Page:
3. If P was offered the entire amount of his overtime claim in writing, agreed to accept it, and then as a result of being threatened by his lawyer to be sued himself if he backed off, agrees to be a Plaintiff, can he then be countersued personally by the employer on the grounds that he refused to accept what he was owed and therefore had no business bringing a lawsuit?

Individuals are not sued for refusing to accept a settlement offer. It is simply an offer, parties are free to accept or reject them. However, consequences for failing to accept a reasonable offer may include being cast with court costs, filing fees, attorneys fees, etc. of the party that made the offer if the person offered the deal rejects it and loses at trial.
Amber E.
Amber E., Attorney
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Customer reply replied 4 years ago

Thanks for a very complete answer.


One last question for the following scenario:


The employee is entitled to a maximum for overtime of say $1000.00. He agrees to take it and agrees that such is indeed the entire sum owed.


No lawsuit has been filed yet, but the employee has previously talked to a lawyer who has agreed to take the case.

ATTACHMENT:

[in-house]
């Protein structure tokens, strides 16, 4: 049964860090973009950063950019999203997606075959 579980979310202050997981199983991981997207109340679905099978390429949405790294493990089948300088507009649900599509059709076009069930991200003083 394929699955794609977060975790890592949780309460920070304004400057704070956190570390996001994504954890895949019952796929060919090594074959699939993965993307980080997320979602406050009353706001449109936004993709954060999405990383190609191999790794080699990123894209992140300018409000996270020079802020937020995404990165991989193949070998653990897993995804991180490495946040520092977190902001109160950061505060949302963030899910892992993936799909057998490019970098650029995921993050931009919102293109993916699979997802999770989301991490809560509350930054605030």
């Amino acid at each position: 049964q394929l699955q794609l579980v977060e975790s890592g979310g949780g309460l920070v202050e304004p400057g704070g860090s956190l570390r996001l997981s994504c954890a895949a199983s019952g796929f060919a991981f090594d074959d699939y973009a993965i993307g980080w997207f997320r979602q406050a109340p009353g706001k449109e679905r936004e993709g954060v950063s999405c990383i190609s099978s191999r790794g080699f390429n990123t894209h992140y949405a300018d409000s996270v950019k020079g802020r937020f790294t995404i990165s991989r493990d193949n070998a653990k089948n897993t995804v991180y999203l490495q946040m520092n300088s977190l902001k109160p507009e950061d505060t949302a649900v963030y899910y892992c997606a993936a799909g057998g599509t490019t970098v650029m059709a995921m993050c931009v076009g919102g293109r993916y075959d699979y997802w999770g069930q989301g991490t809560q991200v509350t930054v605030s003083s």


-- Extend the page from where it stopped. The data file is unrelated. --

The lawyer talks him out of settling with promises of extra damages and threatens to sue the client or fees if he accepts any offer.


Afraid of his lawyer, the employee backs off and the lawyer goes to court.


Can the employer argue that there is no case because of the employee's refusal to accept payment In full of what he was owed?

You're welcome.

 

Can the employer argue that there is no case because of the employee's refusal to accept payment In full of what he was owed?

 

If the suit was frivolous, certainly. Sanctions may be imposed as well on the same grounds. However, success of such suit would likely depend in part on what "promises of extra damages" the lawyer made and whether the extra claims that serve as the basis for the extra damages were well founded.

 

Sometimes, a party may be rightfully entitled to more than simply what was owed if they had to endure some hardship resulting from not having received what was owed sooner. For example, in a hit and run, the person responsible for hitting a vehicle may have to pay not only repair costs, but also lost wages and bus fair for the period of time the vehicle was out of use. Likewise, an employee entitled to overtime pay who relied on timely receipt of that pay may have incurred some losses for having to wait, such as bills that went unpaid resulting in late fees.

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Customer reply replied 4 years ago
Thanks again for an excellent answer. But is it fair to say that barring such an argument there is no case?
Yes, I would say so. Courts generally frown on individuals bringing baseless suits and wasting court time and resources.
Amber E.
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Experience: Experienced practitioner in areas of Divorce, Custody, Social Security, and Contract disputes.